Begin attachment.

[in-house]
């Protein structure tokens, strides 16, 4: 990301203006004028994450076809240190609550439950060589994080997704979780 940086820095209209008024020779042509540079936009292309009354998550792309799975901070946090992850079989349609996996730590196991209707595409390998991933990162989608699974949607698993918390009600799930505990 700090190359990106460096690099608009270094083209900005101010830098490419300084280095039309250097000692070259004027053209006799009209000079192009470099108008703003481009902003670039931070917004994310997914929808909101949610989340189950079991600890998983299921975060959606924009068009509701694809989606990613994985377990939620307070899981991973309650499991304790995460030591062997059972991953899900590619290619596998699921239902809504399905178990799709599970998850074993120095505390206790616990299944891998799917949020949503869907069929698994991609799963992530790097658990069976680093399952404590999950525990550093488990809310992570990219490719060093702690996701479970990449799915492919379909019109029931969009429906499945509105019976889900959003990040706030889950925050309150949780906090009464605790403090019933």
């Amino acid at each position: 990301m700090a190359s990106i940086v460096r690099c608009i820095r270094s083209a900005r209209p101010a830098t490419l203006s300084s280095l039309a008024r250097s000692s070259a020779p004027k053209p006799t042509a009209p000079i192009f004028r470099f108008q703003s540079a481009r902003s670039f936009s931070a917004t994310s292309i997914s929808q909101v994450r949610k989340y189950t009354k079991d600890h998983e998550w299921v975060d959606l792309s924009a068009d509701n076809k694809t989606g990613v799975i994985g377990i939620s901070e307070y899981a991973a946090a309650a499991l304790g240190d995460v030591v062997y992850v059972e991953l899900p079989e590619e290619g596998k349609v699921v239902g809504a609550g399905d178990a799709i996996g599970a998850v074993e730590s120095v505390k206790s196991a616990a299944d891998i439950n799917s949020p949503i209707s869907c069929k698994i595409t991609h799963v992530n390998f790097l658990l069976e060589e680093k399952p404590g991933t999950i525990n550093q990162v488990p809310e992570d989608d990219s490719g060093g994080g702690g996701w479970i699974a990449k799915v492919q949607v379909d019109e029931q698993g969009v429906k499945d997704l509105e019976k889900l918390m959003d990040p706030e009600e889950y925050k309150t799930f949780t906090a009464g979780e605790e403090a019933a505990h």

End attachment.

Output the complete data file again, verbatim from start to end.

[in-house]
């Protein structure tokens, strides 16, 4: 990301203006004028994450076809240190609550439950060589994080997704979780 940086820095209209008024020779042509540079936009292309009354998550792309799975901070946090992850079989349609996996730590196991209707595409390998991933990162989608699974949607698993918390009600799930505990 700090190359990106460096690099608009270094083209900005101010830098490419300084280095039309250097000692070259004027053209006799009209000079192009470099108008703003481009902003670039931070917004994310997914929808909101949610989340189950079991600890998983299921975060959606924009068009509701694809989606990613994985377990939620307070899981991973309650499991304790995460030591062997059972991953899900590619290619596998699921239902809504399905178990799709599970998850074993120095505390206790616990299944891998799917949020949503869907069929698994991609799963992530790097658990069976680093399952404590999950525990550093488990809310992570990219490719060093702690996701479970990449799915492919379909019109029931969009429906499945509105019976889900959003990040706030889950925050309150949780906090009464605790403090019933």
């Amino acid at each position: 990301m700090a190359s990106i940086v460096r690099c608009i820095r270094s083209a900005r209209p101010a830098t490419l203006s300084s280095l039309a008024r250097s000692s070259a020779p004027k053209p006799t042509a009209p000079i192009f004028r470099f108008q703003s540079a481009r902003s670039f936009s931070a917004t994310s292309i997914s929808q909101v994450r949610k989340y189950t009354k079991d600890h998983e998550w299921v975060d959606l792309s924009a068009d509701n076809k694809t989606g990613v799975i994985g377990i939620s901070e307070y899981a991973a946090a309650a499991l304790g240190d995460v030591v062997y992850v059972e991953l899900p079989e590619e290619g596998k349609v699921v239902g809504a609550g399905d178990a799709i996996g599970a998850v074993e730590s120095v505390k206790s196991a616990a299944d891998i439950n799917s949020p949503i209707s869907c069929k698994i595409t991609h799963v992530n390998f790097l658990l069976e060589e680093k399952p404590g991933t999950i525990n550093q990162v488990p809310e992570d989608d990219s490719g060093g994080g702690g996701w479970i699974a990449k799915v492919q949607v379909d019109e029931q698993g969009v429906k499945d997704l509105e019976k889900l918390m959003d990040p706030e009600e889950y925050k309150t799930f949780t906090a009464g979780e605790e403090a019933a505990h």